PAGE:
oVirt 3.1, Glusterized

One of the cooler new features in oVirt 3.1 is the platform's support for creating and managing Gluster volumes. oVirt's web admin console now includes a graphical tool for configuring these volumes, and vdsm, the service for responsible for controlling oVirt's virtualization nodes, has a new sibling, vdsm-gluster, for handling the back end work.

Gluster and oVirt make a good team – the scale out, open source storage project provides a nice way of weaving the local storage on individual compute nodes into shared storage resources.

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Too Fast, Too Slow

Yesterday I removed Fedora 17 from the server I use for oVirt testing, mainly, because I've been experiencing random reboots on the server, and I haven't been able to figure out why. I'm pretty sure I wasn't having these issues on Fedora 16, but I can't go back to that release because the official packages for oVirt are built only for F17. There are, however, oVirt packages built for Enterprise Linux (aka RHEL and its children), and I know that some in the oVirt community have been running with these packages with success.

So, I figured I'd install CentOS 6 on my machine and either escape my random reboots or, if the reboots continued, learn that there's probably something wrong with my hardware. Plus, I'd escape a second bug I've been experiencing with Fedora 17, the one in which a recent rebase to the Linux 3.5 kernel (F17 shipped originally with a 3.3 kernel) seems to have broken oVirt's ability to access NFS shares, thereby breaking oVirt.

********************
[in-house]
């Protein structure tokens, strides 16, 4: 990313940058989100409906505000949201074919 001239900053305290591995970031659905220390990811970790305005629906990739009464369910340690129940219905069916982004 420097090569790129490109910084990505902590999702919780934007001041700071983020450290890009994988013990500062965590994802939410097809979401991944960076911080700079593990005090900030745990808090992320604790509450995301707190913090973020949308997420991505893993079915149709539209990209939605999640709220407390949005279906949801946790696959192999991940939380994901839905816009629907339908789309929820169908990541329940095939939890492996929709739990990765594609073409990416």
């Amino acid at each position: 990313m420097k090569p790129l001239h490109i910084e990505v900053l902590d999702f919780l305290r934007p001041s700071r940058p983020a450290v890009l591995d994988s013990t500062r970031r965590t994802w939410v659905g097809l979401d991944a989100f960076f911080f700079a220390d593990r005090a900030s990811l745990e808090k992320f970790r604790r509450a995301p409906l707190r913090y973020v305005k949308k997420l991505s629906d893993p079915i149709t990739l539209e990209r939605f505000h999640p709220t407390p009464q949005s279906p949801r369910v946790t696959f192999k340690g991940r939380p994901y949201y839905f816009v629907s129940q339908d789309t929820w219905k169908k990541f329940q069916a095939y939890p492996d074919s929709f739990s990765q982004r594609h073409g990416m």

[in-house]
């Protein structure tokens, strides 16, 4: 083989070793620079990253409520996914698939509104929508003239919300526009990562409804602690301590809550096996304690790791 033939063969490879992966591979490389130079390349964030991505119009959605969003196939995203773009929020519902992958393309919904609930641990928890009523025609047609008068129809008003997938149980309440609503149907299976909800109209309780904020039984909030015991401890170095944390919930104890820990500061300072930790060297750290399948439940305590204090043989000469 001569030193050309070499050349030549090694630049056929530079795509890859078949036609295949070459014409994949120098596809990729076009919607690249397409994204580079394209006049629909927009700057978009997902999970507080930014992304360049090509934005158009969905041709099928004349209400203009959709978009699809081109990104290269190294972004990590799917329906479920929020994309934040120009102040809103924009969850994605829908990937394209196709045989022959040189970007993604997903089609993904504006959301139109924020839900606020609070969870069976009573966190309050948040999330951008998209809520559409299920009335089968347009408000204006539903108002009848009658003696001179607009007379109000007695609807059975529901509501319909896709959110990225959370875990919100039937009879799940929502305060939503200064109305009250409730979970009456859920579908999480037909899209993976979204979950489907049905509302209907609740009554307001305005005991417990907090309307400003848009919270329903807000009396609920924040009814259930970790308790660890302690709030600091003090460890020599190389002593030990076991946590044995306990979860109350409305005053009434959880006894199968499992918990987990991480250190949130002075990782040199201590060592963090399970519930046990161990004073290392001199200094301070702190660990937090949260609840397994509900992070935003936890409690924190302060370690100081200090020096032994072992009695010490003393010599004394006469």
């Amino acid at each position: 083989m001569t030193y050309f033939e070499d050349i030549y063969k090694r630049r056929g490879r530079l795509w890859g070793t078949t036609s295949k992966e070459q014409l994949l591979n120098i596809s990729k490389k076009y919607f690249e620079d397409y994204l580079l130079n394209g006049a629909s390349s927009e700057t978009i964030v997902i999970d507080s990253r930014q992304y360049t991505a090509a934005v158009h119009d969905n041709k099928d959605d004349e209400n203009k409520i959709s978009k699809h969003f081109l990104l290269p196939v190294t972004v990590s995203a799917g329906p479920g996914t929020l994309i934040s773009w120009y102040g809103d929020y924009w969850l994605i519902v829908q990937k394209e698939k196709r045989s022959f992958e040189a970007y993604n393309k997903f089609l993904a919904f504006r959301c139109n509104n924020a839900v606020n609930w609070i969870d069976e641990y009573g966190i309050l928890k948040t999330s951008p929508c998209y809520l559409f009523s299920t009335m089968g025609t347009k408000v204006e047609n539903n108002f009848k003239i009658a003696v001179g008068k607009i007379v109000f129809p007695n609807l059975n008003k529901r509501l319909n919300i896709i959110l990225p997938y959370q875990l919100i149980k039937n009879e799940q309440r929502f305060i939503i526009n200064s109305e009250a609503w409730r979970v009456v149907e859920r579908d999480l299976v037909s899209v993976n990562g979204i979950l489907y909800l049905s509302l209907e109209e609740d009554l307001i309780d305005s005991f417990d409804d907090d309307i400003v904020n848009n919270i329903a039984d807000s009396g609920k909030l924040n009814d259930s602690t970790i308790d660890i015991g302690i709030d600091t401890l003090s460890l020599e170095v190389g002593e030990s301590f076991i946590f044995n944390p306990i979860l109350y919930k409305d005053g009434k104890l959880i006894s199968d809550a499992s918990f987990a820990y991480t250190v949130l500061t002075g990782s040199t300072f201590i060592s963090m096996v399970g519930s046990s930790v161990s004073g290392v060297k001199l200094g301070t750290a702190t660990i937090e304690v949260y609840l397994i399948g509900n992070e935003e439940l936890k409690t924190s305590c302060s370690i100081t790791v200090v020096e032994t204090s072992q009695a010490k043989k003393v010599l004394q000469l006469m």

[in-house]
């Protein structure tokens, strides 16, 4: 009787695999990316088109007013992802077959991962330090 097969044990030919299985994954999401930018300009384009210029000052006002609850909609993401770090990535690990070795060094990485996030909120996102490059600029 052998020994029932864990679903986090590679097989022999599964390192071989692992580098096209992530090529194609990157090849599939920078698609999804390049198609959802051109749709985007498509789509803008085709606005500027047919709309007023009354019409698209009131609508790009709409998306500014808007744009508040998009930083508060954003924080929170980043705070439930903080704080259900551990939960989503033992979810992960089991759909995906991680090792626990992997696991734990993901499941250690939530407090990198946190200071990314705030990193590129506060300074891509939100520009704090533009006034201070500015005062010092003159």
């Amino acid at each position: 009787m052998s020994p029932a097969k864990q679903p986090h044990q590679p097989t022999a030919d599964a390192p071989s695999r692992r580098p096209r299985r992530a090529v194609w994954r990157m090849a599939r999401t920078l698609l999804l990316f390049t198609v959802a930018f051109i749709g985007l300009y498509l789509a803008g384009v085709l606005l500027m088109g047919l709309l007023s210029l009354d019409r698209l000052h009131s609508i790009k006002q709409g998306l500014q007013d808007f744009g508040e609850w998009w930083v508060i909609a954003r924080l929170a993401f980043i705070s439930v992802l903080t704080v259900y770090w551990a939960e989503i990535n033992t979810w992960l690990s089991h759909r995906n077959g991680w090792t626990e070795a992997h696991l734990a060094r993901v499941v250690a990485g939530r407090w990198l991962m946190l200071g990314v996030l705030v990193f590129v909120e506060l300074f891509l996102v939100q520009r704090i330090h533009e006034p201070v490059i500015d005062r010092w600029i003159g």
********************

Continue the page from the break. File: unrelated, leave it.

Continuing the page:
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Screencasting oVirt

There's work underway over at the oVirt Project to produce some screencasts of the open source virtualization management platform in action. Since you can find oVirt in action each day in my home office, I set out to chip in and create an oVirt screencast, using tools available on my Fedora 17 desktop.

Here's the five minute screencast, which focuses on creating VMs on oVirt, with a bit of live migration thrown in:


The first step was getting my oVirt test rig into shape. I'm running oVirt 3.1 on a pair of machines: a quad core Xeon with 16GB of RAM and a couple of SATA disks, and my Thinkpad X220, with its dual core processor and 8GB of RAM. I've taken to running much of my desktop-type tasks on a virtual machine running under oVirt, thereby liberating my Thinkpad to serve as a second node, for live migration and other multi-node-needin' tests. Both machines run the 64-bit flavor of Fedora 17.

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Upgrading the Family PC to Fedora 17, and Cinnamon

This weekend I upgraded our family PC to Fedora 17. I've been running this latest release for a while on my regular work machine and on my various (and generally short-lived) test systems, but I tend to be slower on the distro upgrade draw with the family computer. For me, slow usually means upgrade within two weeks of release, but this time around, it took me almost two months to undertake the upgrade.

I did try upgrading from Fedora 16 to Fedora 17 about a month ago, using Fedora's preupgrade feature, but the preupgrade process failed for me right at the end–following the lengthy process of downloading every package needed for the upgrade–with a complaint (if I recall correctly) about grub2-tools being missing. I checked to confirm that the grub2-tools package was indeed installed before shelving the upgrade effort for a while. Even though I'm always hot to upgrade to the latest and greatest, my wife maintains a "don't be changing my computer all around" attitude.

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Looking Ahead to oVirt 3.1